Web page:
This review contains spoilers.
Having never been a show that shies away from the darker side of prime time drama, this final episode of The Fades‘ first series was far lighter on the human body count scale, but infinitely darker than its siblings.
There was just the one human death, but it was as shocking as they come. Not shocking that the hero’s girlfriend bit the dust, more the manner in which she bit said dust – summarily executed by a fanatic. As a show that so far has made almost every visible human death count, Jay’s murder was amazingly effective, and worth more than a dozen shouty-John scenes. Neil’s cold-blooded actions proved just how far into cuckooland he’d gone, placing him on a par with the reborns themselves – sadly, irony isn’t one of his strong points. Although why Paul didn’t just kill Neil is anyone’s guess.
A measure of a show’s success – how well it achieves its aims, as opposed to how many people watch it – is how willing the team are to take risks and make hard choices. Killing off 90 per cent of the cast is pretty hardcore, as is having Mark secretly ditch his reborn wife while she’s off snacking on some entrails.
For Jack Thorne and his team, harsh times equals great TV, and how right they are. The reality of The Fades is grim as all hell, and it’s only right that the characters decisions should reflect that all-consuming grimness.
And grim it was. While many genre shows save up and pull out all the stops for the finale, The Fades resisted the temptation to throw the VFX/stunt manual at us, and instead went with some infinitely more effective, if less visually affecting, explosions.
The cast cursed up a storm during the episode, quite possibly uttering more expletives in 55 minutes than in the preceding five episodes put together. To paraphrase consummate curser Ade Edmondson, this is how real people talk – they quote movies, ask dumb question and they swear. Any show purporting to even have a hint of reality should really reflect that, and while it might not be the most cultured of a script’s high points, it’s a high point nonetheless.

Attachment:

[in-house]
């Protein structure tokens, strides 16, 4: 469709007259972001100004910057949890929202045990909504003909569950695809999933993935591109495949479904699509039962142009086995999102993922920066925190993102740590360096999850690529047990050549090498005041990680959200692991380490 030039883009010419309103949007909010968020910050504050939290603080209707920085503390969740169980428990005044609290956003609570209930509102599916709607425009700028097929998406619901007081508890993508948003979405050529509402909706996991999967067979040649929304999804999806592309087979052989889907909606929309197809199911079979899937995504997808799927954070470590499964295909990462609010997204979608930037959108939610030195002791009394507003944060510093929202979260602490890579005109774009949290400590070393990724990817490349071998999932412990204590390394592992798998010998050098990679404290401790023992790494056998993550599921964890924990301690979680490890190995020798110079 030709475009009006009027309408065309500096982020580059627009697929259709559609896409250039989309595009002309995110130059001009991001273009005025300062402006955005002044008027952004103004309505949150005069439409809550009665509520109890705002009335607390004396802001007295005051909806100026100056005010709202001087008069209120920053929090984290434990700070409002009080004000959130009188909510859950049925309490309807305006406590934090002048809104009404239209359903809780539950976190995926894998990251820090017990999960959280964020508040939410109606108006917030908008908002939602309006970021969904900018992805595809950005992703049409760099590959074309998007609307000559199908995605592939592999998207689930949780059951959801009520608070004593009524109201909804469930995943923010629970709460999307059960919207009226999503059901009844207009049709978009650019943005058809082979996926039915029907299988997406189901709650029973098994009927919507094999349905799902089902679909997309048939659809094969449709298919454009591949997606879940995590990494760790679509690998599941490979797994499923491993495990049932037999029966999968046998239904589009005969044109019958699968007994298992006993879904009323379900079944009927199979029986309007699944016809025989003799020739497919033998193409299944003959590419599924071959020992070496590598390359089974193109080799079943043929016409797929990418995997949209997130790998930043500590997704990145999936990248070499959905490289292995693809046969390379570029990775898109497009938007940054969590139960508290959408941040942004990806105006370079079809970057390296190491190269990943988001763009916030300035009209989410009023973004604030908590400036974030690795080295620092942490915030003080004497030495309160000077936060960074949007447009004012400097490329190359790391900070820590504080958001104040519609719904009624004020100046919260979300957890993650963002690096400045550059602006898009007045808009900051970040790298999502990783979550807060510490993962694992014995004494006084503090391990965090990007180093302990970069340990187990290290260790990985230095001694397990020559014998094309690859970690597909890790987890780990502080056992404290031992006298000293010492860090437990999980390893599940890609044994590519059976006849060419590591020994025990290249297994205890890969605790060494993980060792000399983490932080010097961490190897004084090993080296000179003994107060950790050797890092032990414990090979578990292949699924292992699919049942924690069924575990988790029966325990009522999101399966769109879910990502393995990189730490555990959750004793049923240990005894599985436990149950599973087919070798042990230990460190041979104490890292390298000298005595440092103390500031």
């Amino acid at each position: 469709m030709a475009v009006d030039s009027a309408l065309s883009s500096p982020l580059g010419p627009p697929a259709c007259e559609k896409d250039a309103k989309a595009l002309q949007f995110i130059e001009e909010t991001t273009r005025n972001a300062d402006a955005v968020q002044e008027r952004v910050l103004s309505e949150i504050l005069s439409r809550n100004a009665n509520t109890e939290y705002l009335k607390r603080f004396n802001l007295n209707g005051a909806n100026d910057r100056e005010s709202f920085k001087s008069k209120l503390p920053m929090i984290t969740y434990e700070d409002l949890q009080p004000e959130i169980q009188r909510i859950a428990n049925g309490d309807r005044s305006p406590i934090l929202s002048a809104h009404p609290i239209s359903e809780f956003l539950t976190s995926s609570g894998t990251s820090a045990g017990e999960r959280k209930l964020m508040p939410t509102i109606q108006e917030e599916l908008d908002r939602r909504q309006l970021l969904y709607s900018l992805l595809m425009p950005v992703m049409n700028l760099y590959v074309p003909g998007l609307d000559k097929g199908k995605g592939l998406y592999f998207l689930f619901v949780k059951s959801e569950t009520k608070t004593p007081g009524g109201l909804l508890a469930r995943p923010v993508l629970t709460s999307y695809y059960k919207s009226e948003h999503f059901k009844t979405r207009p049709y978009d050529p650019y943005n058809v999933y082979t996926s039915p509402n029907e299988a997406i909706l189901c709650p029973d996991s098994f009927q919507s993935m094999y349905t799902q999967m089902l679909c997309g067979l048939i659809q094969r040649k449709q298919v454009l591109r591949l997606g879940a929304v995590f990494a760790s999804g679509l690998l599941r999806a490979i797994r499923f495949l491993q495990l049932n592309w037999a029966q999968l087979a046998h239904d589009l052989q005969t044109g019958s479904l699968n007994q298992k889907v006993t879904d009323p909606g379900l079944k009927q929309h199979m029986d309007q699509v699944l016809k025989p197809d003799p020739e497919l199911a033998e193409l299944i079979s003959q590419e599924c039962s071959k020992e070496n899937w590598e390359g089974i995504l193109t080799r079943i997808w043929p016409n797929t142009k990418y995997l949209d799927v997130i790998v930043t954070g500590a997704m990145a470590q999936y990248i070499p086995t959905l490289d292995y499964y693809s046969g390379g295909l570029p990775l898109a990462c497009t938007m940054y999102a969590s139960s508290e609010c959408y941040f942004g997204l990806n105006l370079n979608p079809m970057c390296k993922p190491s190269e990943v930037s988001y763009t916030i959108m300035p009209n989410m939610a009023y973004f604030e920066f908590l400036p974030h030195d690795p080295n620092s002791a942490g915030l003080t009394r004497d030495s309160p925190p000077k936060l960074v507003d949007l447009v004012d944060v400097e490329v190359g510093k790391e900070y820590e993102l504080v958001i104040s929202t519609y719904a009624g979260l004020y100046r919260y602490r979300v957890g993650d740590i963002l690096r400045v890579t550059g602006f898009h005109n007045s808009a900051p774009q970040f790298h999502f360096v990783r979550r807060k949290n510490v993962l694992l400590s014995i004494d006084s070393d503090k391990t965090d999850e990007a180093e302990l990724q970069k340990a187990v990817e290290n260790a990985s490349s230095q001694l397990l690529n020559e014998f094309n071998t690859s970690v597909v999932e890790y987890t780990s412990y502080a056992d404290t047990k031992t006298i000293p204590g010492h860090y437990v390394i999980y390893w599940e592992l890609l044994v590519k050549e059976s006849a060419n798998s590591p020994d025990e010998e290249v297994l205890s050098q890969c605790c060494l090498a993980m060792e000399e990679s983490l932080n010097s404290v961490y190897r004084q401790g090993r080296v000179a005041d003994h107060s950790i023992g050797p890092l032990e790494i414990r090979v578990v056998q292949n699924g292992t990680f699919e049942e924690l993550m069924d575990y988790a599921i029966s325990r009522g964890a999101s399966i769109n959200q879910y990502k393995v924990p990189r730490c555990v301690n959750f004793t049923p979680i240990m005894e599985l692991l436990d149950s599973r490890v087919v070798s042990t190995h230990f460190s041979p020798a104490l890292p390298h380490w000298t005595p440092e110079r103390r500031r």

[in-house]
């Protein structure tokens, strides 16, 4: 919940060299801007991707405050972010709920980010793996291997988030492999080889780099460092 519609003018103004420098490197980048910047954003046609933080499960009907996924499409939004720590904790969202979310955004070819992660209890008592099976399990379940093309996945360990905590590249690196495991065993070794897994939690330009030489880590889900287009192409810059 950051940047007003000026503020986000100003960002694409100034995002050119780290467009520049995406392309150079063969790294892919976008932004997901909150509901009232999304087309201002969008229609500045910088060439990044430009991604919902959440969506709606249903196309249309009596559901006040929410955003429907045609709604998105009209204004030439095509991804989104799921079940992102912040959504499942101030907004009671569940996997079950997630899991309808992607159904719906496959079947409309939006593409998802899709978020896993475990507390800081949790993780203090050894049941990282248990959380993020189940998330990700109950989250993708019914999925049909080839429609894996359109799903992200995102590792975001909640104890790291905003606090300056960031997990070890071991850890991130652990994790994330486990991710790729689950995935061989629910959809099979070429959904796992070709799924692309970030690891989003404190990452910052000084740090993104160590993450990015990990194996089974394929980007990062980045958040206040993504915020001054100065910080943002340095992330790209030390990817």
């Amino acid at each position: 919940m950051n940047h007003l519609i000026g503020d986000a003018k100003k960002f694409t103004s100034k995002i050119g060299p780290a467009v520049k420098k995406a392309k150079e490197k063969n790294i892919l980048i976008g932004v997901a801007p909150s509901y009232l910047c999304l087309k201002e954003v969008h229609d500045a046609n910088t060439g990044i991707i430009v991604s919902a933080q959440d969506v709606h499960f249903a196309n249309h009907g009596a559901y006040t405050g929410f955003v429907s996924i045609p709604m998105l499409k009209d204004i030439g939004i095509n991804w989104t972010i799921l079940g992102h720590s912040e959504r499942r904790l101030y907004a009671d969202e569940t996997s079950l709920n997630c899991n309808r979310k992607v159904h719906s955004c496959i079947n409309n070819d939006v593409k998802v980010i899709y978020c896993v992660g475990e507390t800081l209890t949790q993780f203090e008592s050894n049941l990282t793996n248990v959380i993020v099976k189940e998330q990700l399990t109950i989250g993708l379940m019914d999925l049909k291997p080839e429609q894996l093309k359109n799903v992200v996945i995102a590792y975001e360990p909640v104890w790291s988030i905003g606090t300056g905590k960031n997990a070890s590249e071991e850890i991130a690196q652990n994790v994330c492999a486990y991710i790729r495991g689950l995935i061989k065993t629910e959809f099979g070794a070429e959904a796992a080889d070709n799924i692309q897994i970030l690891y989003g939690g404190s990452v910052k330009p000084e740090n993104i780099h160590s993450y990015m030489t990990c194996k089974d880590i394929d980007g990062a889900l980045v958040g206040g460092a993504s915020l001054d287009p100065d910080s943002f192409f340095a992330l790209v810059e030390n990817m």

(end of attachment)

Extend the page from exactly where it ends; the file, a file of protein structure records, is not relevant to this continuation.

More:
While the reborns’ time on earth was always going to be limited – Paul and his fiery hands were never in any danger of losing – as with all great stories, it’s the journey that’s important, and this was a great story. Familiar enough to be instantly recognisable, but unique enough to be interesting, engaging, and at times, plain gripping, Paul’s journey from bed-wetting nerd to winged saviour has been an absolute pleasure from start to finish. From the wittily written script, to the fantastic and entirely believable performances, particularly from Iain De Caestecker, even the slightly boxy BBC direction and occasionally ropey VFX can do nothing to detract from the show’s obvious quality.
Predictable endings aside, the finale episode still held plenty of surprises, chief among them being that Neil, somehow, hasn’t died. Fanatical, unfeeling and mostly a bloody awful shot, he’s the most irritating human in a 50 mile radius, and that includes Anna. Perhaps by the time season two rolls around, he’ll have finally bled to death…
And no, your eyes do not deceive you. Having sent the reborns packing via a massive ascension event, The Fades left us with one final surprise. Paul messed with ascension, and now it seems ascension might be about to mess back.
Leaving us with a cliffhanger was a spot on choice, as was keeping Mac and Anna the best of enemies. Clearly Jack Thorne et al know their stuff. The visual references in this episode alone prove that, and to be fair, they’ve been proving it for the last five weeks. Horror TV made by horror fans, for horror fans – a rare and beautiful thing. If Paul and Mac don’t make a welcome return to the Beeb next year, something has gone very wrong indeed.
Check out our review of episode five, here.